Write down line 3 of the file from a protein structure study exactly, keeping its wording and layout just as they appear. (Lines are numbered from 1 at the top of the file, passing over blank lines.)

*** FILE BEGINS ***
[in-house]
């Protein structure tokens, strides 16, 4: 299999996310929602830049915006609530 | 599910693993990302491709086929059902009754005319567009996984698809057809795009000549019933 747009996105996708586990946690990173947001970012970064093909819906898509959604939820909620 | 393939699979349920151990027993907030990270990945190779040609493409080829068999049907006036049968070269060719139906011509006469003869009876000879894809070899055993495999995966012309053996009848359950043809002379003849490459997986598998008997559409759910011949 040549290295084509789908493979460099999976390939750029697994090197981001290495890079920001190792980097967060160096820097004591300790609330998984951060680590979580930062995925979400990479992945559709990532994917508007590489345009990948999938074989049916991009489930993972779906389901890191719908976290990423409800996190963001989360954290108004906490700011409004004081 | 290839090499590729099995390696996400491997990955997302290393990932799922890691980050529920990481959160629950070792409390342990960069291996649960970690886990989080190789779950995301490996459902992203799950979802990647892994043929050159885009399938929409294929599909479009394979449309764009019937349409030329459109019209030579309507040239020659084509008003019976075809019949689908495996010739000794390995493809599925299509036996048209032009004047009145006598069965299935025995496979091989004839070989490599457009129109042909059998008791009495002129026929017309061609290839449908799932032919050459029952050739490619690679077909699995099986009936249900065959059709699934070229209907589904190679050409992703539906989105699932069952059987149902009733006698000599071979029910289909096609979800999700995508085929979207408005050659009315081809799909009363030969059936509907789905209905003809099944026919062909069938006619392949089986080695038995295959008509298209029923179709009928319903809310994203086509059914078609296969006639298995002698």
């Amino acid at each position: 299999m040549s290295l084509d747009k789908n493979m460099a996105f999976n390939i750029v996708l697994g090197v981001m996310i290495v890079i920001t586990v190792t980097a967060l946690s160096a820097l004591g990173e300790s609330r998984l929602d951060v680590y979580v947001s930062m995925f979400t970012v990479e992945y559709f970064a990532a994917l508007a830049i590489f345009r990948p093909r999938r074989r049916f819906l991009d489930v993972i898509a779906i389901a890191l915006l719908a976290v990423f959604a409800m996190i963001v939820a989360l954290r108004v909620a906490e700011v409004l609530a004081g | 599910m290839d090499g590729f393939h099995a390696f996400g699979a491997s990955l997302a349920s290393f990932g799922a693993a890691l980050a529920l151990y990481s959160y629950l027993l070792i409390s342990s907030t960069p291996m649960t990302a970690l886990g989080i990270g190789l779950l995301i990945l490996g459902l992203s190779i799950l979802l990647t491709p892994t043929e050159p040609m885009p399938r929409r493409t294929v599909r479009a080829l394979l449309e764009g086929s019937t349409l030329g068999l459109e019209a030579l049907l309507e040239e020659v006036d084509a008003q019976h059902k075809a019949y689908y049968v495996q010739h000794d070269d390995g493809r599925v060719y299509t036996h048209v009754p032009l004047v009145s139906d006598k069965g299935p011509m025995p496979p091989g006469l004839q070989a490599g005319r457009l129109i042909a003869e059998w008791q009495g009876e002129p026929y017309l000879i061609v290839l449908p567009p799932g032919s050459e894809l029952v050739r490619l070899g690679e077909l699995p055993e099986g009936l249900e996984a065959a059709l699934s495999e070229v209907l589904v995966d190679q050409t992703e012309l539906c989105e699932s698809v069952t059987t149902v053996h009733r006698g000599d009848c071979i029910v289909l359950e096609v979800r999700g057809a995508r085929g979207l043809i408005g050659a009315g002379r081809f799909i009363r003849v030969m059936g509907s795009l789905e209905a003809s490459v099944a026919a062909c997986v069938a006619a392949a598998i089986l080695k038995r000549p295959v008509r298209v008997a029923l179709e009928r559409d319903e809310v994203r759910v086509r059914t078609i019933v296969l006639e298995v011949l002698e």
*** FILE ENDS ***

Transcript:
């Amino acid at each position: 299999m040549s290295l084509d747009k789908n493979m460099a996105f999976n390939i750029v996708l697994g090197v981001m996310i290495v890079i920001t586990v190792t980097a967060l946690s160096a820097l004591g990173e300790s609330r998984l929602d951060v680590y979580v947001s930062m995925f979400t970012v990479e992945y559709f970064a990532a994917l508007a830049i590489f345009r990948p093909r999938r074989r049916f819906l991009d489930v993972i898509a779906i389901a890191l915006l719908a976290v990423f959604a409800m996190i963001v939820a989360l954290r108004v909620a906490e700011v409004l609530a004081g | 599910m290839d090499g590729f393939h099995a390696f996400g699979a491997s990955l997302a349920s290393f990932g799922a693993a890691l980050a529920l151990y990481s959160y629950l027993l070792i409390s342990s907030t960069p291996m649960t990302a970690l886990g989080i990270g190789l779950l995301i990945l490996g459902l992203s190779i799950l979802l990647t491709p892994t043929e050159p040609m885009p399938r929409r493409t294929v599909r479009a080829l394979l449309e764009g086929s019937t349409l030329g068999l459109e019209a030579l049907l309507e040239e020659v006036d084509a008003q019976h059902k075809a019949y689908y049968v495996q010739h000794d070269d390995g493809r599925v060719y299509t036996h048209v009754p032009l004047v009145s139906d006598k069965g299935p011509m025995p496979p091989g006469l004839q070989a490599g005319r457009l129109i042909a003869e059998w008791q009495g009876e002129p026929y017309l000879i061609v290839l449908p567009p799932g032919s050459e894809l029952v050739r490619l070899g690679e077909l699995p055993e099986g009936l249900e996984a065959a059709l699934s495999e070229v209907l589904v995966d190679q050409t992703e012309l539906c989105e699932s698809v069952t059987t149902v053996h009733r006698g000599d009848c071979i029910v289909l359950e096609v979800r999700g057809a995508r085929g979207l043809i408005g050659a009315g002379r081809f799909i009363r003849v030969m059936g509907s795009l789905e209905a003809s490459v099944a026919a062909c997986v069938a006619a392949a598998i089986l080695k038995r000549p295959v008509r298209v008997a029923l179709e009928r559409d319903e809310v994203r759910v086509r059914t078609i019933v296969l006639e298995v011949l002698e």